As regards 'tradition', 'lineage' and 'respect' - these are aboth fundamental Chinese cultural aspects which were brought suddenly into the modern world in 1911 (the ‘Nationalist’ Revolution) and 1949 (the ‘Socialist’ Revolution). In Japan, this process began with the Meiji Restoration of 1868. This all evolves around the concept of 'face' (面子 - Mian Zi) - or the ability to walk through the public spaces with one's dignity fully intact and face on display. To traverse the public spaces used to demand a stern adherence to the teachings of 'Confucius' as defined by various philosophers and politicians, etc. Indeed, Confucianism regulated not only the society of China for over two-thousand years, but also many other countries including Korea, Japan, Vietnam and Okinawa (including large areas of South-East Asia). Furthermore, wherever Chinese people have migrated - Confucianism has followed. Confucianism still defines Chinese society, but the way this happens has evolved over the centuries and can still seem baffling to the uninitiated. Regardless of this, understanding ‘Confucianism’ is the only way ‘in’ and ‘out’ of a Chinese cultural grouping.
In the old days, breaking these rules led to the breaking of one's body - a simple correlation between spiritual morality and physical punishment. The individual body used to be the property of one's parents and belonged to the State (that is to the 'Emperor'). The body of a child used to represent the continuation of a family's ancestral 'Qi' energy and the lasting of the Clan Surname. Judicial execution often involved public beheading (the 'loss' of face through the loss of the head) – a punitive process which usually including the killing of all members of the same family (depending upon the severity of the offense). Social execution involved the 'exclusion' of an individual and a family (Clan) - from all meaningful social interaction. It is interesting to note that despite the differences in political and economic view that exist between Beijing and Taipei, for instance, Chinese people living in Taiwan and Mainland China would agree (both implicitly and explicitly) about what 'face' is, and about what 'losing' and 'saving' face actually entails - so important is this central aspect of Chinese culture.
Today, the forces of modernity have radically redefined this tradition - but occasionally murders and beatings do still occur throughout Chinese society - usually involving disputes regarding love affairs, relationship betrayals and intimate deviations, etc. Of course, if an individual is known to have behaved in a terrible fashion for whatever reason, social ostracization tends to follow. Remember, China is comprised of 56 ethnicities which enlarged through the Chinese diaspora as it intermixes with different people throughout the world. This means that 'saving face' and 'losing face' tends to vary in interpretation. For instance, my modern academic colleagues in China tend not to give 'face' much consideration - but the older members of our Chinese family still live their lives by this concept! Okinawa, for instance, is still being punished by the Mainland Japanese for being historically ‘Chinese’ – and this has involved the post-1945 US Military Bases being lodged of the Island. This US neo-imperialist presence has been compounded by an assault on Ryukyu culture that has been intended to eradicate all obvious ‘Chinese’ cultural tendencies and replace these with a blend of Americana and Nipponisation. Yet the robustness of the Okinawan way of life stands inherently strong – with an older version of ‘Confucian’ ideology lurking firmly in the background and regulating the martial arts, leisure and business communities.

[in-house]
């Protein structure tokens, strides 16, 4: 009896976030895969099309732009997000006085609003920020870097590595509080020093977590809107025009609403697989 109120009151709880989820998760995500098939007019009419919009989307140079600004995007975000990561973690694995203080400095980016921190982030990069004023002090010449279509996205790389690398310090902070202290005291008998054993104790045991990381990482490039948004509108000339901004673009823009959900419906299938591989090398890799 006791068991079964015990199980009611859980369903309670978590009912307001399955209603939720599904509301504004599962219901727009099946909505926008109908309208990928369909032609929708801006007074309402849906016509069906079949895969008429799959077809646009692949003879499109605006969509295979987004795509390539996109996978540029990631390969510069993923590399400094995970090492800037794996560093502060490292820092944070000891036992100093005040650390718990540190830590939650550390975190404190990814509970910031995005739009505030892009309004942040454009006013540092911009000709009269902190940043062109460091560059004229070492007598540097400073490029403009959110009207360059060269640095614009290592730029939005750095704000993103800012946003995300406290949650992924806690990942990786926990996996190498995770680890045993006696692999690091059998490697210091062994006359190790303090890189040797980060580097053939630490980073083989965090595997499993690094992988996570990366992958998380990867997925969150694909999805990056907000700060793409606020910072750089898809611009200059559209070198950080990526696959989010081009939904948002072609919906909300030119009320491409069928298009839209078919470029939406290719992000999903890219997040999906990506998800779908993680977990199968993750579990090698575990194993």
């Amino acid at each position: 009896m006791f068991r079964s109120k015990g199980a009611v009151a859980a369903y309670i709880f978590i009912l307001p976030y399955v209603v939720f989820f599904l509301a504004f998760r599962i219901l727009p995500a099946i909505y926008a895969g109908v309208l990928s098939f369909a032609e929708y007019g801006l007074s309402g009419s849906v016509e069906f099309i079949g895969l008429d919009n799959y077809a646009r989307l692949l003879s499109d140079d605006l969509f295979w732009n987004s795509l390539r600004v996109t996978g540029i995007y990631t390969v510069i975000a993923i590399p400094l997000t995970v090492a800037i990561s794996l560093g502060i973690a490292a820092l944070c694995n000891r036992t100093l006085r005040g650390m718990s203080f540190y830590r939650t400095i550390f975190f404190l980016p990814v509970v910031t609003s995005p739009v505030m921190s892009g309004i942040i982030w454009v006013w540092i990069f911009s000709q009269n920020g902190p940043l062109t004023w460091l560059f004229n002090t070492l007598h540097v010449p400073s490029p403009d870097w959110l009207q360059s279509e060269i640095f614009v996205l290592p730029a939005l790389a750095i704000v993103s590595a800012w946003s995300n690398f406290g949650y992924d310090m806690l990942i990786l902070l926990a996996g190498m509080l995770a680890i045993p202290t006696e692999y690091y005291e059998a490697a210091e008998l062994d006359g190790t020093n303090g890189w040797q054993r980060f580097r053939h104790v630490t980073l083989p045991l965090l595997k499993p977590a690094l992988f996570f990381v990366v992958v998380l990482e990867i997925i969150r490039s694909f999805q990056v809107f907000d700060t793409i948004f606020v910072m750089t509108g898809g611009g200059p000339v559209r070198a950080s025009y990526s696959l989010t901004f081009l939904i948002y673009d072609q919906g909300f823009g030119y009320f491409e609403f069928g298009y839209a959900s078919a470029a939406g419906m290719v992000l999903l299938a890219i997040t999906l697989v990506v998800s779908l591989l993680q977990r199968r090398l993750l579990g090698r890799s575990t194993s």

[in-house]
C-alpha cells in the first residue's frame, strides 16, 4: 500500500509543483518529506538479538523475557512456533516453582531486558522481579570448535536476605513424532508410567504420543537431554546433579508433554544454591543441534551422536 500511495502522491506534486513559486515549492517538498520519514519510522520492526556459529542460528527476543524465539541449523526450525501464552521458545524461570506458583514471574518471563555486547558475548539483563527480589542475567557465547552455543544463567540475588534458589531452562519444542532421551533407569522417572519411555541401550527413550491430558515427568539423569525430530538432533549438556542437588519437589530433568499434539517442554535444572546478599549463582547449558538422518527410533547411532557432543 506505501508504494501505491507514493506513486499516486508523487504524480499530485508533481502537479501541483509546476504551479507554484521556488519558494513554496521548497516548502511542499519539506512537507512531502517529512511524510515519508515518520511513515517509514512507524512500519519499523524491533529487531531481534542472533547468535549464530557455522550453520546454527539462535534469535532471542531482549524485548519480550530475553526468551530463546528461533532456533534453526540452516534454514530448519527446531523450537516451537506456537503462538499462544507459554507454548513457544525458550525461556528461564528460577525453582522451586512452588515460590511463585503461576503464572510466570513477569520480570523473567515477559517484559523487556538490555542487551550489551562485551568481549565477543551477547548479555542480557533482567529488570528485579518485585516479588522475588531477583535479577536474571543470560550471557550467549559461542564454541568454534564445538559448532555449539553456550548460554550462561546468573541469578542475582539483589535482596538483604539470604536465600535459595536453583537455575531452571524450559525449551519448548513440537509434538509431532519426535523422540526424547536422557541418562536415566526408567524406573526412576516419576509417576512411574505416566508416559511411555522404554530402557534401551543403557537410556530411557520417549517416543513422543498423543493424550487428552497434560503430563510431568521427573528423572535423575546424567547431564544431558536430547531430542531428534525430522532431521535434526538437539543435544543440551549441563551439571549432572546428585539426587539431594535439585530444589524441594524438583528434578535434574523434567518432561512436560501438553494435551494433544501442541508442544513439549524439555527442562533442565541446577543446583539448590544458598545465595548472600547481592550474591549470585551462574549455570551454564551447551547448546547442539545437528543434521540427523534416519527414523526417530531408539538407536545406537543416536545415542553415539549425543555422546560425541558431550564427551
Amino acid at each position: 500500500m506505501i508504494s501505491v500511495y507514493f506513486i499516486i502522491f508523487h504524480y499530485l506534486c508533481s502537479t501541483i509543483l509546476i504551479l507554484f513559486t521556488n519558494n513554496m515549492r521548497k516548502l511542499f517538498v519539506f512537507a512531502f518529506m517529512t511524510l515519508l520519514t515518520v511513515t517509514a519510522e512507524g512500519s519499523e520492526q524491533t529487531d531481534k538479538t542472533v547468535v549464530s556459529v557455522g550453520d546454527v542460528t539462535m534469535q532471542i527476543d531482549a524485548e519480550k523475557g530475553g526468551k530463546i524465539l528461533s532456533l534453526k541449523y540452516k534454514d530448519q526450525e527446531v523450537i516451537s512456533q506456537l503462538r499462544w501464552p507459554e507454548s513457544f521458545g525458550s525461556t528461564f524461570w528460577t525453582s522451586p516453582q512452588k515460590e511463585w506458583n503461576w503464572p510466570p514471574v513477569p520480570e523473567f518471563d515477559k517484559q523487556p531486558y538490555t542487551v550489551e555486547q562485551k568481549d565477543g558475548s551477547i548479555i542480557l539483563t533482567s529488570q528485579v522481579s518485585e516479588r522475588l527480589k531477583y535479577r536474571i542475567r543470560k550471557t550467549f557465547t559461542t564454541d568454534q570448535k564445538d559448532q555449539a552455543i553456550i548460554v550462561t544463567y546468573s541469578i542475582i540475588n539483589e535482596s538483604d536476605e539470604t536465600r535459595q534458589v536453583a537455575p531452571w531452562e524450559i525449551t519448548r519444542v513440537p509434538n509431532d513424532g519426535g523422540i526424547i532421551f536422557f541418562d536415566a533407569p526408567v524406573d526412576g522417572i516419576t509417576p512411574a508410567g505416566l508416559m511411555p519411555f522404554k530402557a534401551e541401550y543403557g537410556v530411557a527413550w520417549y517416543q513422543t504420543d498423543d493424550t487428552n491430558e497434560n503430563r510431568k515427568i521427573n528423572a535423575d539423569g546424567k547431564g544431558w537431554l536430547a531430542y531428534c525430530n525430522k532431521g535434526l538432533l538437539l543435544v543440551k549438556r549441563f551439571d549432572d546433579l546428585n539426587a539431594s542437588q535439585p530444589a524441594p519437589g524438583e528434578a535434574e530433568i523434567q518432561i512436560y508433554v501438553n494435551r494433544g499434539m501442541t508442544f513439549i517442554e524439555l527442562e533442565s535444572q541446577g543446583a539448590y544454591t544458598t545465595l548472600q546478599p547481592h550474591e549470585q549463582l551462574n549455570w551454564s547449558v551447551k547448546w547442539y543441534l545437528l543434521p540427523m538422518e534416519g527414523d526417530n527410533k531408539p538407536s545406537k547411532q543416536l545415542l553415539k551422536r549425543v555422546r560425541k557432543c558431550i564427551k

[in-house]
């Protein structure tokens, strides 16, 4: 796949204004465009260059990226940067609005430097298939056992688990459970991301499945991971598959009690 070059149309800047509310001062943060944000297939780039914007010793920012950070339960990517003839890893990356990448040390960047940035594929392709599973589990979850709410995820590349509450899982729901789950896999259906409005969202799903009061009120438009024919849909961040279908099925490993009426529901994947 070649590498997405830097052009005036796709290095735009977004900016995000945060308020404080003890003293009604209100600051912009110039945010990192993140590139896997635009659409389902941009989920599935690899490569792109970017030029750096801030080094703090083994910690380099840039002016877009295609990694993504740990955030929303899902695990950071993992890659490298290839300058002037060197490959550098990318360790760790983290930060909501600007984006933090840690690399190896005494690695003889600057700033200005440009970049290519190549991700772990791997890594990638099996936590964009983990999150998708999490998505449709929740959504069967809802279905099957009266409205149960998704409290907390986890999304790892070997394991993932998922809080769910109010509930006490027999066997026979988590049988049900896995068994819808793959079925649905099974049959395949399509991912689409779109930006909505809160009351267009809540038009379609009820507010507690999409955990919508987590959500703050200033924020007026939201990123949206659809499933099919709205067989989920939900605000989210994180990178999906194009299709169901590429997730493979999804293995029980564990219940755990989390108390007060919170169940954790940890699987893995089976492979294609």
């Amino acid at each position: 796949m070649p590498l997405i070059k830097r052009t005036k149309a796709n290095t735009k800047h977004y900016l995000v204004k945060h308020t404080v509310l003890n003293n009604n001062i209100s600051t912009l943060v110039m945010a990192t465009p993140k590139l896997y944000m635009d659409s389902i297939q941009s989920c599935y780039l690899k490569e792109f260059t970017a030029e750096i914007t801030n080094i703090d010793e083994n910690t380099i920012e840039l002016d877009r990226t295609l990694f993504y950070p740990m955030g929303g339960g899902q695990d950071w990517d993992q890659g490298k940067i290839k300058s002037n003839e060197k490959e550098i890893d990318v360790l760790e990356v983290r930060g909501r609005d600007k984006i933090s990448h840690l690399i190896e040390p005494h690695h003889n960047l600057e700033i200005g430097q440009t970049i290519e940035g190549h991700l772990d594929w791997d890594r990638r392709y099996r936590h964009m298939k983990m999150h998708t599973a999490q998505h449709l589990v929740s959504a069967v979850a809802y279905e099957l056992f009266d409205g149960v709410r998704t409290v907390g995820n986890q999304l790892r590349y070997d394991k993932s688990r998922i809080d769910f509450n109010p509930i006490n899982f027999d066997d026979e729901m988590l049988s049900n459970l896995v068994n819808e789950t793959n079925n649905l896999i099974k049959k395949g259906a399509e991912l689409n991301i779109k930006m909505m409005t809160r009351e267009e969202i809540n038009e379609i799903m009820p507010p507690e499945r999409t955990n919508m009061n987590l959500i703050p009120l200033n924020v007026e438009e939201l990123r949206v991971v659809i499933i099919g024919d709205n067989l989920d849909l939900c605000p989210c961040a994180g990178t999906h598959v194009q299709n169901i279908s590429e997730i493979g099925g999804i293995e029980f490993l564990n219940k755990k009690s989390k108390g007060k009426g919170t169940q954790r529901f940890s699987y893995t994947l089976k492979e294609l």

Indeed, the Chinese concept of 'face' (面子 - Mian Zi) literally translates as 'Face Child' or 'Face Master'. The second ideogram '子' (zi3) means 'a child that is born already old and wise' - and is associated with 'Laozi' (老子) - one of the founders of Daoism. Perhaps 'Saving Face' would be better redefined as 'Preserving Face'. In England we talk of proudly holding our heads-up high in public.. Of course, in the strict Confucian model, the onus is on the individual rather than the social collective. Today, the social collective is just as responsible as the individual - so that the entirety of society works together to preserve the status quo. Now, it is as if the collective society has its own 'face' that has to be preserved in the 'face' of individual behaviour. It is a two-way street. Individual responsibility is now balanced with collective responsibility - creating a preserving 'tension' of positive interaction. An individual's 'face' is considered secondary and is only saved when the 'face' of orderly society is acknowledged and preserved. Having explained all this, there still exist pockets of Chinese culture spread throughout the world that uphold older versions of ‘Confucian’ ideology and expect all incomers to understand and respect this reality.
Shifu Adrian Chan-Wyles (b. 1967) - Lineage (Generational) Inheritor of the Ch'an Dao Hakka Gongfu System.